About Mark Abildgaard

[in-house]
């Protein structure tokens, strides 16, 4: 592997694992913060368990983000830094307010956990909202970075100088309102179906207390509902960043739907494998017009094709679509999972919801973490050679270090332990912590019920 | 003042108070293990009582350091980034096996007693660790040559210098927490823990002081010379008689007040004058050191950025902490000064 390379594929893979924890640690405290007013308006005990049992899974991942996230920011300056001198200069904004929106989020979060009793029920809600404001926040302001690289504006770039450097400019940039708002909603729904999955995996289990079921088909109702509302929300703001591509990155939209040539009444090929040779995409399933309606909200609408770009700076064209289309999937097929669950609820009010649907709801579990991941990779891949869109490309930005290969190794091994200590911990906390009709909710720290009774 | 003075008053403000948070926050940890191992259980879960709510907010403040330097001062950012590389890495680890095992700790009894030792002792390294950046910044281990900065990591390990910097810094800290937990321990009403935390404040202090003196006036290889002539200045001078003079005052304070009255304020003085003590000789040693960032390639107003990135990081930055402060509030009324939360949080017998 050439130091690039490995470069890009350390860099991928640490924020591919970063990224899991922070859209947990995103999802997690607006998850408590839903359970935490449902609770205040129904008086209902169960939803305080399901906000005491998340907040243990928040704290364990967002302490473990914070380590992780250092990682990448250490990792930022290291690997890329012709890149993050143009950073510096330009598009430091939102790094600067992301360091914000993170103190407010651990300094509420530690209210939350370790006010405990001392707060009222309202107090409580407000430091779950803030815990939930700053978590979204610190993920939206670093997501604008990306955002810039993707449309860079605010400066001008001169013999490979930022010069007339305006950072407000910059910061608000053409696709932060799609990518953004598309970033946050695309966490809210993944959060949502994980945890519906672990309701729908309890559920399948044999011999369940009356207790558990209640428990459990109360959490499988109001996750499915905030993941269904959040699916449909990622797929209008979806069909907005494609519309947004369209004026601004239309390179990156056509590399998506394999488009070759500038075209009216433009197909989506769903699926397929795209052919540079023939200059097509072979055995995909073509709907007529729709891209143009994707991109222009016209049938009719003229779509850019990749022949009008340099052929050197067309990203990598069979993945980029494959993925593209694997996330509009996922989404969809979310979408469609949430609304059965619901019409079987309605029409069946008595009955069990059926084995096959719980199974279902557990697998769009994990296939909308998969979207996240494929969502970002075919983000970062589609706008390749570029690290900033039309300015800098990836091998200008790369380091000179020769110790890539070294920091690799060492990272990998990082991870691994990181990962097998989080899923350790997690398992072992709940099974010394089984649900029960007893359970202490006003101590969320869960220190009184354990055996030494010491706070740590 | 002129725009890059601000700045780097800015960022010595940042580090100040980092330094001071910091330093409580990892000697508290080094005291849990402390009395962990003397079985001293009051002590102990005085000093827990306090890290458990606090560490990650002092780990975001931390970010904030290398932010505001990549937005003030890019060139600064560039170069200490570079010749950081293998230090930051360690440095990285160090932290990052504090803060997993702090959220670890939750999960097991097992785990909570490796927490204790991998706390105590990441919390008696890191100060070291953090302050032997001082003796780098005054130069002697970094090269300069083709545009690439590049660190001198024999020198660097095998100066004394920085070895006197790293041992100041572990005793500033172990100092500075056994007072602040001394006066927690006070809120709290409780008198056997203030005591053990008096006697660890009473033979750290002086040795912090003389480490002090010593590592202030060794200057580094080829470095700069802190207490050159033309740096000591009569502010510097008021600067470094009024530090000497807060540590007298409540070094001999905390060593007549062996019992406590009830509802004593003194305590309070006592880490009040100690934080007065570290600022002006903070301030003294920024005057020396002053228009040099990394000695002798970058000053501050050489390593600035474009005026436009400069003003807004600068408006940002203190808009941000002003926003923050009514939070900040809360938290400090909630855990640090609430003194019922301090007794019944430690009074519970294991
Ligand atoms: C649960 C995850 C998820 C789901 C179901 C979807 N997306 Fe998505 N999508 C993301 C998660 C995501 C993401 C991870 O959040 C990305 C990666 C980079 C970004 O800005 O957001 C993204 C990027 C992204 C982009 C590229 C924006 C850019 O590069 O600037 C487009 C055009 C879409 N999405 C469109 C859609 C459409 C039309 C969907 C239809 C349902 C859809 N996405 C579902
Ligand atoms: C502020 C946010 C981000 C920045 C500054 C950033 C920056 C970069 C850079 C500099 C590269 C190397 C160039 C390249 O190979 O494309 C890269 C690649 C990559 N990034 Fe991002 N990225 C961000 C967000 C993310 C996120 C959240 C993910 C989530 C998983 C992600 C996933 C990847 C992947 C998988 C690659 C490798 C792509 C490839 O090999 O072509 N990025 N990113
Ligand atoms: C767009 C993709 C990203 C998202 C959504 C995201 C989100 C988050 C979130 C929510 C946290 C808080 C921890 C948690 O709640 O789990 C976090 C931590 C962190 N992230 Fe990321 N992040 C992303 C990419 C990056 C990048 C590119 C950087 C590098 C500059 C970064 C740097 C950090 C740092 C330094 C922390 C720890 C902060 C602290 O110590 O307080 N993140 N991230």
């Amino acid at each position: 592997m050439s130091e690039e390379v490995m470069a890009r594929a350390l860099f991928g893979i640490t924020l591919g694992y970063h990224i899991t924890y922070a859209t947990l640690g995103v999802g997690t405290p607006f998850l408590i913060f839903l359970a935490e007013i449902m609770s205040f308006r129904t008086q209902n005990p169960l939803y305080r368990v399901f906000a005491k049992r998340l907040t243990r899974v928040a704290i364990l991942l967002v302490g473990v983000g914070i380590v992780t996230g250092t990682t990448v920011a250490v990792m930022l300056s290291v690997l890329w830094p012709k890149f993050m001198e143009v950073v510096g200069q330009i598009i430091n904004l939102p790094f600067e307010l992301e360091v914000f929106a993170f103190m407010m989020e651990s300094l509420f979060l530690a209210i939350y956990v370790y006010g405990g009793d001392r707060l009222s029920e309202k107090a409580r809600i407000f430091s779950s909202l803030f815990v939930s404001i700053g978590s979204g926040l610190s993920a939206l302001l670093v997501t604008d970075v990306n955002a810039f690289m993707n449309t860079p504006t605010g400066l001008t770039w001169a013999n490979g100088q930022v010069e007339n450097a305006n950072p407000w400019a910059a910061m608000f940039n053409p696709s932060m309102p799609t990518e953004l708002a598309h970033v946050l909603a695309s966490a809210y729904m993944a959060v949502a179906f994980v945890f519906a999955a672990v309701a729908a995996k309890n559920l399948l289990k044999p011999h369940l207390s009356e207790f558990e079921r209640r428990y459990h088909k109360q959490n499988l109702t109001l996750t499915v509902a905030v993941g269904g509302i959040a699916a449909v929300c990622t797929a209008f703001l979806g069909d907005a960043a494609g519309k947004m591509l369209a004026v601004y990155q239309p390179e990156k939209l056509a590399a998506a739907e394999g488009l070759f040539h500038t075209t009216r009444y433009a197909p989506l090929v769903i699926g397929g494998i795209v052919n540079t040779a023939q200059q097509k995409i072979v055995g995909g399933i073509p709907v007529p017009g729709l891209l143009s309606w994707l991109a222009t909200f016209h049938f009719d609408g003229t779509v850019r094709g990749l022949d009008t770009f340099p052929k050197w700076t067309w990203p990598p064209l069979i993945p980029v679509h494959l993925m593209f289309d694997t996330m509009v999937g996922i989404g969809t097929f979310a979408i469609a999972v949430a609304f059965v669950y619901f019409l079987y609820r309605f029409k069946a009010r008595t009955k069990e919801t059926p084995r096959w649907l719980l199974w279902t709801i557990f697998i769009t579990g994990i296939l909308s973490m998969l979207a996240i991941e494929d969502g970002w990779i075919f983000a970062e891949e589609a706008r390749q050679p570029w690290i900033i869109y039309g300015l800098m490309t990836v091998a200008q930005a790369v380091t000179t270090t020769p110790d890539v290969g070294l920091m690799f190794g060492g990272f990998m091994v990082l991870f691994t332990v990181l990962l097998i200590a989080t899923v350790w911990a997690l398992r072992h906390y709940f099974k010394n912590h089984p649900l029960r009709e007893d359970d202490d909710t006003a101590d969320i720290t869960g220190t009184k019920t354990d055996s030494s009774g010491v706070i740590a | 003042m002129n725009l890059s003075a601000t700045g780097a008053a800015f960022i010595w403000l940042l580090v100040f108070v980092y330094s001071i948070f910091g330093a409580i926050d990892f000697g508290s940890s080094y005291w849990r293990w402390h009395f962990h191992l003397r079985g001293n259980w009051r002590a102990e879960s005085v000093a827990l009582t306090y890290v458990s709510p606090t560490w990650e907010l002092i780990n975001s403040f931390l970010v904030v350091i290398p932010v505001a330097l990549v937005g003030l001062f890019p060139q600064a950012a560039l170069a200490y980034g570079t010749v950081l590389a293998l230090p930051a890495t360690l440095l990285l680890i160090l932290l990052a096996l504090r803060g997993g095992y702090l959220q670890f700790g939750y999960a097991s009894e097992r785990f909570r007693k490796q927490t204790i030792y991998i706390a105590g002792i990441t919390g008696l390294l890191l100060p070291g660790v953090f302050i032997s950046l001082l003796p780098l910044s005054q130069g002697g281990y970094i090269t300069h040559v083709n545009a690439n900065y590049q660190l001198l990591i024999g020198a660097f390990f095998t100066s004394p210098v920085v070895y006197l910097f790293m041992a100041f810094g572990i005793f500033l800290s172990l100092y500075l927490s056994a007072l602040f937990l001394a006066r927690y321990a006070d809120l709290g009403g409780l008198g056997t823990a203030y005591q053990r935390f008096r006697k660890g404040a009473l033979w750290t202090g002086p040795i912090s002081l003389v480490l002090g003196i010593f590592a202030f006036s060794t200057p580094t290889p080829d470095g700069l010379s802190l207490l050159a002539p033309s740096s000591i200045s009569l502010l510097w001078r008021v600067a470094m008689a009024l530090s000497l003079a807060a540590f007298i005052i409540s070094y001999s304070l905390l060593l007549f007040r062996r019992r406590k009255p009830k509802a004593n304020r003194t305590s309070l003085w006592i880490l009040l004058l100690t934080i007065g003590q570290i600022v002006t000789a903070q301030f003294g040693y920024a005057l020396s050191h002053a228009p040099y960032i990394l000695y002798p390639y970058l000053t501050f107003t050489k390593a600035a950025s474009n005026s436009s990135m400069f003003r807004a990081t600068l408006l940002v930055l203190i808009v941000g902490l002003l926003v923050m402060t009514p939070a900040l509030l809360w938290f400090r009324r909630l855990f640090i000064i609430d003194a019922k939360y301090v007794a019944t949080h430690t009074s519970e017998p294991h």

Kiln cast glass sculpture In creating my glass sculpture I have found inspiration by looking at the artifacts from many different cultures which convey a sense of mystery about mankind’s existence through time. I use images of totems, boats and figures in my work to explore ideas about the cycle of life and death. I try to create archetypical images which are not culturally specific. In working with these images I am seeking a way to combine ancient forms and my own life experiences. I want my work to maintain a connection to the past and at the same time reflect a sense of the immediacy of the moment when glass, light and color interact. Abildgaard’s art belongs fully to the tradition of art where the forms carry a spirit, are given life by that spirit. So his images are born of a transformative process, which can be aligned with the Asian/ Pacific philosophical traditions of “letting go of the ego” or the desire for control. He speaks of his use of a practice learned from a 17th C. Japanese Zen monk, Enku. In 2015 Mark was awarded a grant to develop a new body of work using the lost wax casting process from The Leff-Davis fund for Visual Artists from the Sacramento Community Foundation. Mark works directly in clay or wax to create glass sculptures that have multiple layers of imagery. A primary focus of his work is using the inherent property of the material to transmit light as a way to express a feeling of spirituality Abildgaard’s sculptures are inspired by artifacts from numerous cultures. Some of these influences are Cycladic marble figures from Greece, Malangan carvings from New Ireland, and Totem Poles from the indigenous people of the Pacific Northwest in North America.